Fitch Ratings loses confidence in Atlantic City’s casino scene

Gamer play casino roulette at a table in a casino.

Gamer play casino roulette at a table in a casino.

New Jersey decided years ago that Atlantic City wasn’t able to properly manage its casino activity and has made helping the city recover a state priority. The NJ Casino Reinvestment Development Authority (CRDA) was created in 1984 to help with the process and has, over the years, issued investment bonds to give Atlantic City injections of capital. However, the COVID-19 pandemic has forced the recovery efforts to slip as casinos everywhere were shut down, and the city’s outlook has taken a hit, as well. Fitch Ratings recently took a look at how things are going and decided that the prognosis for recovery is a little less positive. As a result, it dropped the rating it had on the strength of the CRDA.

$215 million worth of bonds is now viewed as a little riskier after Fitch moved the CRDA from BBB+ to BBB. While the agency still believes the default risk for the bonds is low, a rating of BBB indicates “adverse business or economic conditions are more likely to impair” the risk. Fitch explains, “The downgrade of CRDA’s luxury tax revenue bonds to ‘BBB’ from ‘BBB+’ reflects the severity of pledged revenue declines in 2020, the likely slow trajectory of the recovery for casino and other entertainment activity in Atlantic City, and thus luxury tax receipts, and the resulting higher vulnerability of the structure to revenue volatility in the near term, relative to our pre-pandemic expectations.”

Currently, and since being able to reopen in July, Atlantic City casinos are operating at just 25% their normal capacity. As such, the money flowing into the CRDA has slowed substantially. The group is funded by a 1.25% “Investment Alternative Tax” (IAT) on the gambling venues’ gross gaming revenue (GGR) and this revenue saw a year-on-year drop of 15.1% in September as it only reached $190.5 million. In addition to the IAT, casinos give up 9% of hotel and entertainment revenue and 3% of liquor sales, all of which have suffered because of COVID-19.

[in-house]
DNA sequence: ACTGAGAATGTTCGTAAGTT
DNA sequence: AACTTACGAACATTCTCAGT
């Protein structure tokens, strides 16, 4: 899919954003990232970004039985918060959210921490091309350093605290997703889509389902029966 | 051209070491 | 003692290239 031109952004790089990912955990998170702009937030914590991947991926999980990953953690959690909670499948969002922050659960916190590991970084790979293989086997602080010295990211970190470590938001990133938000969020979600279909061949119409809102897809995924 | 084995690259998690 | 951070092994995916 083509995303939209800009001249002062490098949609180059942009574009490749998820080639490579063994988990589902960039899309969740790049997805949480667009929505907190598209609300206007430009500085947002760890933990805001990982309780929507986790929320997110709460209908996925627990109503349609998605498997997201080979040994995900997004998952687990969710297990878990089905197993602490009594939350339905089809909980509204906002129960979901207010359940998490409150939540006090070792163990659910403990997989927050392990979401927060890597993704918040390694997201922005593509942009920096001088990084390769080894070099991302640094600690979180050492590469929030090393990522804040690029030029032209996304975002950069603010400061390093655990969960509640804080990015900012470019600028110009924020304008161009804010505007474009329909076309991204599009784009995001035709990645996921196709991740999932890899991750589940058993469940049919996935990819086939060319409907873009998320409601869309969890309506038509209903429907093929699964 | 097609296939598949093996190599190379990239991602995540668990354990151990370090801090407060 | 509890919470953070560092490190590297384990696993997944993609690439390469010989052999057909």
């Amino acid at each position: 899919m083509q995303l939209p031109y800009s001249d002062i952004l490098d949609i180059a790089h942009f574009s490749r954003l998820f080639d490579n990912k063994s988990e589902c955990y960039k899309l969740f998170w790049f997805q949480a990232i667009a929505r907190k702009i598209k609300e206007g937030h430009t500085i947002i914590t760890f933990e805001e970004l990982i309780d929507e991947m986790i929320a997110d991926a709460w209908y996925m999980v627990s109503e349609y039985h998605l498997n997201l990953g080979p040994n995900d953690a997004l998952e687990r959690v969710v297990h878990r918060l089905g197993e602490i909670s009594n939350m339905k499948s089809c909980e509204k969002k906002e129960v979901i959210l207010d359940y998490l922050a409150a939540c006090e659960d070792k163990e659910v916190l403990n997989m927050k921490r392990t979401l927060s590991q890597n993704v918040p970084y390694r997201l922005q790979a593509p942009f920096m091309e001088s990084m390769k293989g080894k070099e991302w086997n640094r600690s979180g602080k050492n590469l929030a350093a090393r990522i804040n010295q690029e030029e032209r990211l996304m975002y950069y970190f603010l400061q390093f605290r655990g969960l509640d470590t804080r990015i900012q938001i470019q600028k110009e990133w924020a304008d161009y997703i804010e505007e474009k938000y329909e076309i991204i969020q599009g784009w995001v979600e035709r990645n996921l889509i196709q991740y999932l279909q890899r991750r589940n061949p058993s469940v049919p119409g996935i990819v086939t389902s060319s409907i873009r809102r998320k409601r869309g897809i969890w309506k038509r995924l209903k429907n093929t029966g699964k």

Fitch adds, “Despite the severe revenue shock and resulting narrower resilience, the resumption of taxable activity at a reduced level suggests that recovery is underway. The Negative Outlook at the ‘BBB’ rating level reflects heightened uncertainty about the strength of taxable activity through the recovery period and the vulnerability of receipts to further pressures, including those posed by prolonged public health concerns.”

Online casino activity has been the knight in shining armor for New Jersey’s gambling market, with online GGR climbing 102% this year through September compared to what was produced during the first nine months of last year. The online segment took in $685.6 million during the period and, while that has helped limit the losses, some are concerned that the switch from physical casino gambling to online gambling will become permanent – a concern that is not unfounded. There is a definite shift in gambling habits, with iGaming operators claiming a larger portion of the activity, and this will place further pressure on the CRDA, as well as on brick-and-mortar casinos in Atlantic City and elsewhere.

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